All things considered, Rebecca thought she had handled it all fairly well. Oh, not the "Mansion Incident" (as it had come to be known) – that little venture had been effed since the get go. She'd made it out alive and that was all that mattered when it came to that.
No, she'd done a great job in coping. In moving forward, coming to grips. All that jazz.
It was truly impressive, if she said so herself. Two days of constant death, terror, and betrayal, and she was exactly the same person as before. No PTSD episodes, no sudden flashbacks, no encroaching nightmares. She'd made it through Hell, but more than that, she had emerged unscathed. Okay, so granted, she didn't get a lot of sleep. So what? She'd always averaged a low amount of hours anyway. Plus, she hated resting. Constant movement – that was what fueled her on. Resting, in any form, was time better spent for doing a constructive something. And yes, she could be forced into admitting that she had developed a recent fear of trains. The sudden shriek of a whistle was enough to loosen the bladder. Merely setting eyes on a stationary diesel engine had a tendency to make her lightheaded. But you couldn't really link that with what had come before. You really couldn't. The timing of this new phobia's emergence was suspicious, Rebecca was comfortable to acknowledge that much, but left it there.
July 1998. Yeah, a pretty crappy month in a year that had been overall "great" up until then. Graduating at 18 from UCLA should've been reason enough to celebrate, but one of her resumes that she had sent off toward the end of the school year came fluttering back. A week after graduation and she was back in Colorado, interviewing for a position as team medic for a metropolitan police force's special response team. Several rigorous interviews later, she was notified that the job was hers if she wanted it.
She remembered the moment clearly. A series of calls had been made. First to her parents, whose cool reception of the news had chocked off Rebecca's squeals of joy almost instantly. They'd been nice about it, but no congratulations had been extended. Her father had questioned the career choice while not being overly critical. As far as he was concerned, Dr. Chambers would be a far greater source of family pride than Officer Chambers. The twins were a little more supportive of their little sister. Stanford had joked about the morality of fixing traffic tickets, while Princeton repeated the sentence, "Wow, way to go, Becca," over and over.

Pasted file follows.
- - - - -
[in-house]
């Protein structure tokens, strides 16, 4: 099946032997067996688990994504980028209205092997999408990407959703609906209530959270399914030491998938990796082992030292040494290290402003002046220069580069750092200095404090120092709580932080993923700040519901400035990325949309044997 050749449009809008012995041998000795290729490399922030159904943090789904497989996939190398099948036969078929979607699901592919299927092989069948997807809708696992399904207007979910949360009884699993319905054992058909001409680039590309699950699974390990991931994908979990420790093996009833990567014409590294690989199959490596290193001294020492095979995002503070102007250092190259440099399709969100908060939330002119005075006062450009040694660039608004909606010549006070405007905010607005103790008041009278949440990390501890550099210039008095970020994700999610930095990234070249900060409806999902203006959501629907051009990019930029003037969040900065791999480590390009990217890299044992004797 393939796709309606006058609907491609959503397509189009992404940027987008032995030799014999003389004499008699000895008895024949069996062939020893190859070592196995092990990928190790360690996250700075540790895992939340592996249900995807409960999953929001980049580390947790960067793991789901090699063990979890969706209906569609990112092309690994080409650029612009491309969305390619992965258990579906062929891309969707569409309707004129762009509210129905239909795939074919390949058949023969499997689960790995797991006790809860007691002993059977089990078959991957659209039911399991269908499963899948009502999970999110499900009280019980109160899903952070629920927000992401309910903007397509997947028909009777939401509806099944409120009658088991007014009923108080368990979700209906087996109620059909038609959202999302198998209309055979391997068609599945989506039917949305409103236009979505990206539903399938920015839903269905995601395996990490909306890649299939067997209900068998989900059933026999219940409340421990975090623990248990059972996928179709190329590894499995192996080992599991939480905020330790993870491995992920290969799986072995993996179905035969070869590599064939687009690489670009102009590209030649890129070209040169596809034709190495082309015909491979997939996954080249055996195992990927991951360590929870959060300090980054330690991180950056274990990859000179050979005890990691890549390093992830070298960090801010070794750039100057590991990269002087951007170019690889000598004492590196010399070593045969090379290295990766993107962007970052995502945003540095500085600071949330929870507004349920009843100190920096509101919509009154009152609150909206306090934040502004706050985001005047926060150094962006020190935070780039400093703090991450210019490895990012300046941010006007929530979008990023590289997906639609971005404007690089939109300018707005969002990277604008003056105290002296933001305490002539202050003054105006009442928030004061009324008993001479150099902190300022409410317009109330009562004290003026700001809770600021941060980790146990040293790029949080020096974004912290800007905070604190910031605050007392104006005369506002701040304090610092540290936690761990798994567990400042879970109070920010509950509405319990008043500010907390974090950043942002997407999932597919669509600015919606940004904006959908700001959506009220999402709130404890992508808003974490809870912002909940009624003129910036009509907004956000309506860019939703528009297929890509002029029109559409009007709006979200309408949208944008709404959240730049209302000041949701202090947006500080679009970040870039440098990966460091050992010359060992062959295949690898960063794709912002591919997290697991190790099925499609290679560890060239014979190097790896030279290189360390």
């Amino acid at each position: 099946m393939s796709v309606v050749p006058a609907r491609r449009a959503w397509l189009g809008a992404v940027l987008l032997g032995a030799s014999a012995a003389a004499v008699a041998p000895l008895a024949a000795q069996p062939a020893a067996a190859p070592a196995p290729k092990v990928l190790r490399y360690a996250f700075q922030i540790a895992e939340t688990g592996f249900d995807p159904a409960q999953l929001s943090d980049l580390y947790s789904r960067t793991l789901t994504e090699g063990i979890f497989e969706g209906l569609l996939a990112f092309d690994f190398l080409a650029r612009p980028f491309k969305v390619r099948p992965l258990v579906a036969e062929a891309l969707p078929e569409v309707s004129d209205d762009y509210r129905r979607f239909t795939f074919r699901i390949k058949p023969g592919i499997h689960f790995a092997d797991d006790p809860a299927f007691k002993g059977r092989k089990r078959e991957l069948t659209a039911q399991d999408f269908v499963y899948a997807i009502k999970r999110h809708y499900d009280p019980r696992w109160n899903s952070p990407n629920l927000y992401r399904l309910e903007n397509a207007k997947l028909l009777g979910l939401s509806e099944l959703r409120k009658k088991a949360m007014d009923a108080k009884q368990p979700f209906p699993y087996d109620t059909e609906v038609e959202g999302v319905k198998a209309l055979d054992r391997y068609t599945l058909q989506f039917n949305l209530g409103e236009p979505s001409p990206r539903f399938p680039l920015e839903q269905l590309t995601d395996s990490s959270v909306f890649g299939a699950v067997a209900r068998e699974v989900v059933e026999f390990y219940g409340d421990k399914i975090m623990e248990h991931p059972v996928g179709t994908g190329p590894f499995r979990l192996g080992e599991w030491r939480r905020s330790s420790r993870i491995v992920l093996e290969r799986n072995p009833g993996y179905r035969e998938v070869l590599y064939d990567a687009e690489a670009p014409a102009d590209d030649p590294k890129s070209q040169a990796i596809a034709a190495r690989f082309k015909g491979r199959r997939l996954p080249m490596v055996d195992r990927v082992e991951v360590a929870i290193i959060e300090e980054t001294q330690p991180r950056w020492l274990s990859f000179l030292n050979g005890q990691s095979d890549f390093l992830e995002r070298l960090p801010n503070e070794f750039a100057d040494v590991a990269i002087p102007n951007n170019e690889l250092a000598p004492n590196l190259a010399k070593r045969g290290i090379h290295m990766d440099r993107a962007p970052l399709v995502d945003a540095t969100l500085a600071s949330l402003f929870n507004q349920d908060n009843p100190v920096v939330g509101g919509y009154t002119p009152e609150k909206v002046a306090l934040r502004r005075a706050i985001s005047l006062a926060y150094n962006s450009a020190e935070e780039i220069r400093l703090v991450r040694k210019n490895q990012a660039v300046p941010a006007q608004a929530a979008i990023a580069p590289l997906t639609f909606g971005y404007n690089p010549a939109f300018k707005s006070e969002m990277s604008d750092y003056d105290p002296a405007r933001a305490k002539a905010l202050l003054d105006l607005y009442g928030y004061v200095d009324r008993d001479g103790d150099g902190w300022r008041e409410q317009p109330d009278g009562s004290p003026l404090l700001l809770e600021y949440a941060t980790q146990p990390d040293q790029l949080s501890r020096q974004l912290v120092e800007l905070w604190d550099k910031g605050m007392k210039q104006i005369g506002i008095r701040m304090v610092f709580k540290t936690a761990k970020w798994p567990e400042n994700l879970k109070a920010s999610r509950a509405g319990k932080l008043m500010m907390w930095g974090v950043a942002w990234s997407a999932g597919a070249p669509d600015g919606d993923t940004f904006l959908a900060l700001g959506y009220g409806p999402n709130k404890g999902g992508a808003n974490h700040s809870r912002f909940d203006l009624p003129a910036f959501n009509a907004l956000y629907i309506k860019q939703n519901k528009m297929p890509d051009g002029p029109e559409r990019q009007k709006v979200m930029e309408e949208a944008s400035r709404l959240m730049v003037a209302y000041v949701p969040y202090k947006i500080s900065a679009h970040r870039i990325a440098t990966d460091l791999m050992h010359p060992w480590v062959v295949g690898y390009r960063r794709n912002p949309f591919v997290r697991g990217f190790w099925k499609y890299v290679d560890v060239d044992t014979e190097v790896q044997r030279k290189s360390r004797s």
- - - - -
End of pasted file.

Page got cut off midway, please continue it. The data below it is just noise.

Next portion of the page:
Yeah, family support would've been nice, but the way Rebecca viewed it, she was 18, free and single. She'd moved to Raccoon City, renting a small apartment within walking distance of the police station.
And then the train. The mansion.
Well, it was over. She had risen out of its ashes as one of her squad's few survivors – the others being Chris Redfield, Jill Valentine, and Barry Burton. Of course, it was a little disappointing how they'd all gone their separate ways. Upon returning to the RPD, she'd participated in the filing of the official report, detailing the Mansion Incident in its entirety and the part Umbrella Pharmaceuticals had to play, but after that…
They'd ignored her. The days immediately following were some of the loneliest of her life. Hallway "Good mornings" were met with silence or the occasional mumbled "Hi". Which was fine. She was new. But after all that they'd been through together … what she and Chris had been through…
His silence hurt the most. He seldom looked at her, and when he did, it was with a furrowing of the eyebrows, the way a pedestrian might look at a trench-coated stranger who has "watches" for sale.
S.T.A.R.S. disbanded soon after that. The survivors scattered. Rebecca remained out on paid leave until the department could readjust her role to better fit elsewhere. In the meantime, her mother called and suggested she stay with her for a while. It made sense. Though nobody had ever come right out and said it, she had a good idea that the Chambers missed their little girl. Spending some time with them would be good.
So off she went, back to Dovetail, back to the place she still thought of as home. After a round of welcome, she gladly returned to her old room, and was only mildly dismayed to see that her mother had wasted no time in converting it into a "yarn room". From there, the days passed one after the other, a steady stream of the same. Sometimes Rebecca tried calling up her old teammates. She tried Chris' number first, but heard nothing but ringing each time. Toward the end, before she gave up completely, she made a game of it: how many times could she stand to hear the phone ring before hanging up? Her personal best was 36. When she called Barry's number, a female computer voice informed her it had been disconnected. Jill she had better luck with. She answered on the third ring and the two talked for a bit. Not about the "Incident", no, just shooting the breeze. Rebecca mentioned the possibility of a movie. After a brief pause, Jill declined. Another time, maybe? Maybe, Jill replied doubtfully.
Maybe they were trying to protect her. From what, she had no idea. Hadn't she faced down zombies, leaches, and Tyrants galore? What more was there to fear? Really, she had more undead combat experience than any of them! But what use was it? She was 18, and looked even younger than that.
The Mansion Incident.
Her parents didn't believe her. She told them all about it, sparing not a detail, and to their credit, they had listened politely. They believed her the same way people believed those people who confessed to having been abducted by aliens. "Sure, Cletus, I believe that you saw something." Part of it was her fault. When you used words like "zombies" and "monsters", a certain degree of skepticism was to be expected. But still…
Umbrella. The T-virus.
Nobody believed her.
It was September 22nd.